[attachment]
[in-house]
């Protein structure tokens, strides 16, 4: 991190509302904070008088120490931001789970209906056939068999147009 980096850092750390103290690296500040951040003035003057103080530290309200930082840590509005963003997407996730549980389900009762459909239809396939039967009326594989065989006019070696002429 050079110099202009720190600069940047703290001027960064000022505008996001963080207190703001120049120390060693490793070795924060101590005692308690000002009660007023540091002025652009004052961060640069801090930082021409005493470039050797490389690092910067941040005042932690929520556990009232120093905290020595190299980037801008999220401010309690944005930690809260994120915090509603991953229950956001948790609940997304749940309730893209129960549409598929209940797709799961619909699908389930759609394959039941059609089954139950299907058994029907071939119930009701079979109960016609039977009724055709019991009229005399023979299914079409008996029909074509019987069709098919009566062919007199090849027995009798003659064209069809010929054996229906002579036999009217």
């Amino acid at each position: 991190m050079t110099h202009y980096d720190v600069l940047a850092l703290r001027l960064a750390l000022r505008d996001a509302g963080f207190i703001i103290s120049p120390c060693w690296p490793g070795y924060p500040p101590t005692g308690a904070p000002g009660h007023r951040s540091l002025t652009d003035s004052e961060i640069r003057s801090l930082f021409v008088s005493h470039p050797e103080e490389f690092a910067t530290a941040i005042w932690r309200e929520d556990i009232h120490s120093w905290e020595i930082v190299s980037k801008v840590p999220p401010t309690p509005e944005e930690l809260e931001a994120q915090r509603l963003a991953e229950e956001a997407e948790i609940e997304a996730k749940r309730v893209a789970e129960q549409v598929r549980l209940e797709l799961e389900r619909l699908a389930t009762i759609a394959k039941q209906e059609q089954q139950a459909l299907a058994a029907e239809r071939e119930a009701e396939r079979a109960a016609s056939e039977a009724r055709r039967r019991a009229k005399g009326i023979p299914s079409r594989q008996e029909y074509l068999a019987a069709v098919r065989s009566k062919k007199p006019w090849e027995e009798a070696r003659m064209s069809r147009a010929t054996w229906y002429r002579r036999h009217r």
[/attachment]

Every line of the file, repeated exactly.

[in-house]
């Protein structure tokens, strides 16, 4: 991190509302904070008088120490931001789970209906056939068999147009 980096850092750390103290690296500040951040003035003057103080530290309200930082840590509005963003997407996730549980389900009762459909239809396939039967009326594989065989006019070696002429 050079110099202009720190600069940047703290001027960064000022505008996001963080207190703001120049120390060693490793070795924060101590005692308690000002009660007023540091002025652009004052961060640069801090930082021409005493470039050797490389690092910067941040005042932690929520556990009232120093905290020595190299980037801008999220401010309690944005930690809260994120915090509603991953229950956001948790609940997304749940309730893209129960549409598929209940797709799961619909699908389930759609394959039941059609089954139950299907058994029907071939119930009701079979109960016609039977009724055709019991009229005399023979299914079409008996029909074509019987069709098919009566062919007199090849027995009798003659064209069809010929054996229906002579036999009217």
């Amino acid at each position: 991190m050079t110099h202009y980096d720190v600069l940047a850092l703290r001027l960064a750390l000022r505008d996001a509302g963080f207190i703001i103290s120049p120390c060693w690296p490793g070795y924060p500040p101590t005692g308690a904070p000002g009660h007023r951040s540091l002025t652009d003035s004052e961060i640069r003057s801090l930082f021409v008088s005493h470039p050797e103080e490389f690092a910067t530290a941040i005042w932690r309200e929520d556990i009232h120490s120093w905290e020595i930082v190299s980037k801008v840590p999220p401010t309690p509005e944005e930690l809260e931001a994120q915090r509603l963003a991953e229950e956001a997407e948790i609940e997304a996730k749940r309730v893209a789970e129960q549409v598929r549980l209940e797709l799961e389900r619909l699908a389930t009762i759609a394959k039941q209906e059609q089954q139950a459909l299907a058994a029907e239809r071939e119930a009701e396939r079979a109960a016609s056939e039977a009724r055709r039967r019991a009229k005399g009326i023979p299914s079409r594989q008996e029909y074509l068999a019987a069709v098919r065989s009566k062919k007199p006019w090849e027995e009798a070696r003659m064209s069809r147009a010929t054996w229906y002429r002579r036999h009217r």